[edit] Mechanisms

    Even though there has been research on CR for over 70 years the mechanism by which CR works is still not well understood.[1] Some explanations included reduced cellular divisions, lower metabolism rates, reduced production of free radicals and hormesis.[65]

    [edit] Hormesis

    Main article: Hormesis

    Research has pointed toward hormesis as an explanation. Southam and Ehrlich (1943) reported that a bark extract that was known to inhibit fungal growth, actually stimulated growth when given at very low concentrations. They coined the term "hormesis" to describe such beneficial actions resulting from the response of an organism to a low-intensity biological stressor. The word "hormesis" is derived from the Greek word "hormaein" which means "to excite". The (Mito)hormesis hypothesis of CR proposes that the diet imposes a low-intensity biological stress on the organism, which elicits a defense response that helps protect it against the causes of aging. In other words, CR places the organism in a defensive state so that it can survive adversity, and this results in improved health and longer life. This switch to a defensive state may be controlled by longevity genes (see below).[66]

    [edit] Mitochondrial hormesis

    The mitochondrial hormesis was a purely hypothetical concept until late 2007 when work by Michael Ristow's group in a small worm named Caenorhabditis elegans suggests that restriction of glucose metabolism extends life span primarily by increasing oxidative stress to stimulate the organism into having an ultimately increased resistance to further oxidative stress.[58] This is probably the first experimental evidence for hormesis being the reason for extended life span following CR.

    Although aging can be conceptualized as the accumulation of damage, the more recent determination that free radicals participate in intracellular signaling has made the categorical equation of their effects with "damage" more problematic than was commonly appreciated in years past. It was previously proposed on a hypothetical basis that free radicals may induce an endogenous response culminating in more effective adaptations which protect against exogenous radicals (and possibly other toxic compounds).[67] Recent experimental evidence strongly suggests that this is indeed the case, and that such induction of endogenous free radical production extends life span of a model organism and mitohormetically exerts life extending and health promoting effects. Sublethal mitochondrial stress with an attendant stoichiometric augmentation of reactive oxygen species may precipitate many of the beneficial alterations in cellular physiology produced by caloric restriction.[68][69][70]

    [edit] Evolution

    It has been recently argued that during years of famine, it may be evolutionarily desirable for an organism to avoid reproduction and to upregulate protective and repair enzyme mechanisms to try to ensure that it is fit for reproduction in future years. This seems to be supported by recent work studying hormones.[71] A study in male mice has found that CR generally feminizes gene expression and many of the most significantly changed individual genes are involved in aging, hormone signaling, and p53-associated regulation of the cell cycle and apoptosis, it concluded that CR's life-extension effects might arise partly from a shift toward a gene expression profile more typical of females.[72] Prolonged severe CR lowers total serum and free testosterone while increasing SHBG concentrations in humans, these effects are independent of adiposity.[73]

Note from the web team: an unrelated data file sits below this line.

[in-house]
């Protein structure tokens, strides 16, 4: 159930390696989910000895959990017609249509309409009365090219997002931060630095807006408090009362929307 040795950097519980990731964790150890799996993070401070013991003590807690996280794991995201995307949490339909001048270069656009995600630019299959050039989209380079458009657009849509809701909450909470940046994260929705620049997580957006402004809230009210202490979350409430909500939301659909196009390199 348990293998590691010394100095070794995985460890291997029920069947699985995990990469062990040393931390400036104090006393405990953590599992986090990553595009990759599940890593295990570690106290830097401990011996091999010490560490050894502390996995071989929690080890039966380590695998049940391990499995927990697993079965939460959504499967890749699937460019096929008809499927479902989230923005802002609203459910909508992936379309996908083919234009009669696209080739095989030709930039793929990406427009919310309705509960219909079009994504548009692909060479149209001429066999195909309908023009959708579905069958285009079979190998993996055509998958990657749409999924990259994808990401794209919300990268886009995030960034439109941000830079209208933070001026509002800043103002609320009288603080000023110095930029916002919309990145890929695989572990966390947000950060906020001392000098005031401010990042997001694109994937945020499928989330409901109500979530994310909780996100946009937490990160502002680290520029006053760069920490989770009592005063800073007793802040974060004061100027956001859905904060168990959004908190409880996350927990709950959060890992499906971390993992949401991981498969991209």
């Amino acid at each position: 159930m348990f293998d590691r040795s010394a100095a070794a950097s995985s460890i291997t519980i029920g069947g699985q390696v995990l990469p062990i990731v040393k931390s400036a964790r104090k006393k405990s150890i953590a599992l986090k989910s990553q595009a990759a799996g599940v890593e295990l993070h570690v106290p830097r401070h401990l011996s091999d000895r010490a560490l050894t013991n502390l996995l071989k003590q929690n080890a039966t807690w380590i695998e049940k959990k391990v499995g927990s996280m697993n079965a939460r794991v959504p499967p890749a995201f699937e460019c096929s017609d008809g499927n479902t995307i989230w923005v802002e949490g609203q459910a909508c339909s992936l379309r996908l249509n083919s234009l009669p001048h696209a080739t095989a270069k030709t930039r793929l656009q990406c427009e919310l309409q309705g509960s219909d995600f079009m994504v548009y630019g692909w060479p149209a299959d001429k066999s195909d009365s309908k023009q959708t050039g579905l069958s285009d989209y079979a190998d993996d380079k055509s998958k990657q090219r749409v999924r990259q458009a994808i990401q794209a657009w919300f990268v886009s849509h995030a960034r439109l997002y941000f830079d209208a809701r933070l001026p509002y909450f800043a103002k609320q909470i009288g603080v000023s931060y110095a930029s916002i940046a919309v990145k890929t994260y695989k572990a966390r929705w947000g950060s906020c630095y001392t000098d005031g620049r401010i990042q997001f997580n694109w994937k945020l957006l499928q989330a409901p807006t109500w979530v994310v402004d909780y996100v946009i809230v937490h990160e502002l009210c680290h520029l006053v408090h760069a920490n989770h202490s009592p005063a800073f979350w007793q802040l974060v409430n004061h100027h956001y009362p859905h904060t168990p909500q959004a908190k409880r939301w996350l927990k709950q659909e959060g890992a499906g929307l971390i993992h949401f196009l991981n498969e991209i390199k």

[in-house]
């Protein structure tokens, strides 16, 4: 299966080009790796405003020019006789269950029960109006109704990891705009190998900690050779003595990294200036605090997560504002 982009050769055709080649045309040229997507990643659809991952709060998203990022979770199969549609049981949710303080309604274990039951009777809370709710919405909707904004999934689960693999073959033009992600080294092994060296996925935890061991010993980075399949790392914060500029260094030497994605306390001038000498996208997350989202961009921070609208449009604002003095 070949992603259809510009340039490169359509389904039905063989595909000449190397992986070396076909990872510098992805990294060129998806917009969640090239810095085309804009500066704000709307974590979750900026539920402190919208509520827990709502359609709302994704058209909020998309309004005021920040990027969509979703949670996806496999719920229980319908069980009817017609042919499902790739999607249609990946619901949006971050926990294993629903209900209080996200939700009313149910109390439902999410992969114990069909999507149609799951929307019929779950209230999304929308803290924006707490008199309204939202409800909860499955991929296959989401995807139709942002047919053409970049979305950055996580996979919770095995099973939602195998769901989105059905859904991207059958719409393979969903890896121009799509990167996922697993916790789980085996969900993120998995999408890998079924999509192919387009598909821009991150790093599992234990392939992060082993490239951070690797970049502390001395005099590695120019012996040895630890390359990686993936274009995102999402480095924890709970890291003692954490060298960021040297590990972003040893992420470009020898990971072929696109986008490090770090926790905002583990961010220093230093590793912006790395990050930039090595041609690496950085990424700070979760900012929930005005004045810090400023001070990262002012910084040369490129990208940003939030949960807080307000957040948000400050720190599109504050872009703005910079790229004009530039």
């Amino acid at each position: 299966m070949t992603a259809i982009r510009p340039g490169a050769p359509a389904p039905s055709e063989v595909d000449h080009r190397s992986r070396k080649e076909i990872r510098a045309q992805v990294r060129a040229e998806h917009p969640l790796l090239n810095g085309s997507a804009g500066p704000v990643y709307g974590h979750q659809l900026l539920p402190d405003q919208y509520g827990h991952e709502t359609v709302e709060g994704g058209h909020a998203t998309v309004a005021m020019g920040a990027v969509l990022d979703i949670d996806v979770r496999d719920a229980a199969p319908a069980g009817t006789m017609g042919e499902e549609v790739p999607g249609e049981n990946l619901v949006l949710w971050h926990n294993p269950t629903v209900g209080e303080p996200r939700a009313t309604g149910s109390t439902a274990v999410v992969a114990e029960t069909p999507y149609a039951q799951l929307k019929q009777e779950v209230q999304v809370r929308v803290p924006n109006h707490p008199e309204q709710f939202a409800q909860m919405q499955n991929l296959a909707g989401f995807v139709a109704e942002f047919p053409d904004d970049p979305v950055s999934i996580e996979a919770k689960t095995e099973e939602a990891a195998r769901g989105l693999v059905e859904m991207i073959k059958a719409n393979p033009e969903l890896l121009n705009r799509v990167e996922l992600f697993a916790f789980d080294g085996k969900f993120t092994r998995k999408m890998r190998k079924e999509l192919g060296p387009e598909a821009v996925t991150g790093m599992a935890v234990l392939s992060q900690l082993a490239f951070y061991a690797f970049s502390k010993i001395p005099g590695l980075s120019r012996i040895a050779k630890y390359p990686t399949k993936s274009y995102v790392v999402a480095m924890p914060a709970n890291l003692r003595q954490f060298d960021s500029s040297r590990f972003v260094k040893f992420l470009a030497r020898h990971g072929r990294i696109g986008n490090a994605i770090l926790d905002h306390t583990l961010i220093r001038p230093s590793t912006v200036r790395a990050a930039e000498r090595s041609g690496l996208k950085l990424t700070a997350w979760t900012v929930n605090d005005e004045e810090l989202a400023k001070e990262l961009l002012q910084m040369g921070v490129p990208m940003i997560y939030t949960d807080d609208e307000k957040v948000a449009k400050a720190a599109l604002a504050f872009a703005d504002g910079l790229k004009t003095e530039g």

See also: Insulin#Physiological effects

    Lowering of the concentration of insulin and substances which are related to insulin, e.g. Insulin-like growth factor 1 and Growth hormone has been shown to upregulate autophagy, the repair mechanism of the cell.[74] A related hypothesis suggests that CR works by decreasing insulin levels and thereby upregulating autophagy,[74][75] but CR affects many other health indicators and whether insulin is the main concern is still undecided.[48] Calorie restriction has been shown to increase DHEA in primates, however it has not been shown to increase DHEA in post-pubescent primates.[76][77] The extent to which these findings apply to humans is still under investigation.

    [edit] Chromatin and PHA-4

    Evidence suggests that the biological effects of CR are closely related to chromatin function.[78] A study conducted by the Salk Institute for Biological Studies and published in the journal Nature in May 2007 determined that the gene PHA-4 is responsible for the longevity behind calorie restriction in roundworms, "with similar results expected in humans".[79]

    [edit] Free radicals and glycation

    Two very prominent proposed explanations of aging which have a bearing on calorie restriction are the free radical theory and the glycation theory. With high amounts of energy available, mitochondria do not operate very efficiently and generate more superoxide. With CR, energy is conserved and there is less free radical generation. A CR organism will have less fat and require less energy to support the weight, which also means that there does not need to be as much glucose in the bloodstream.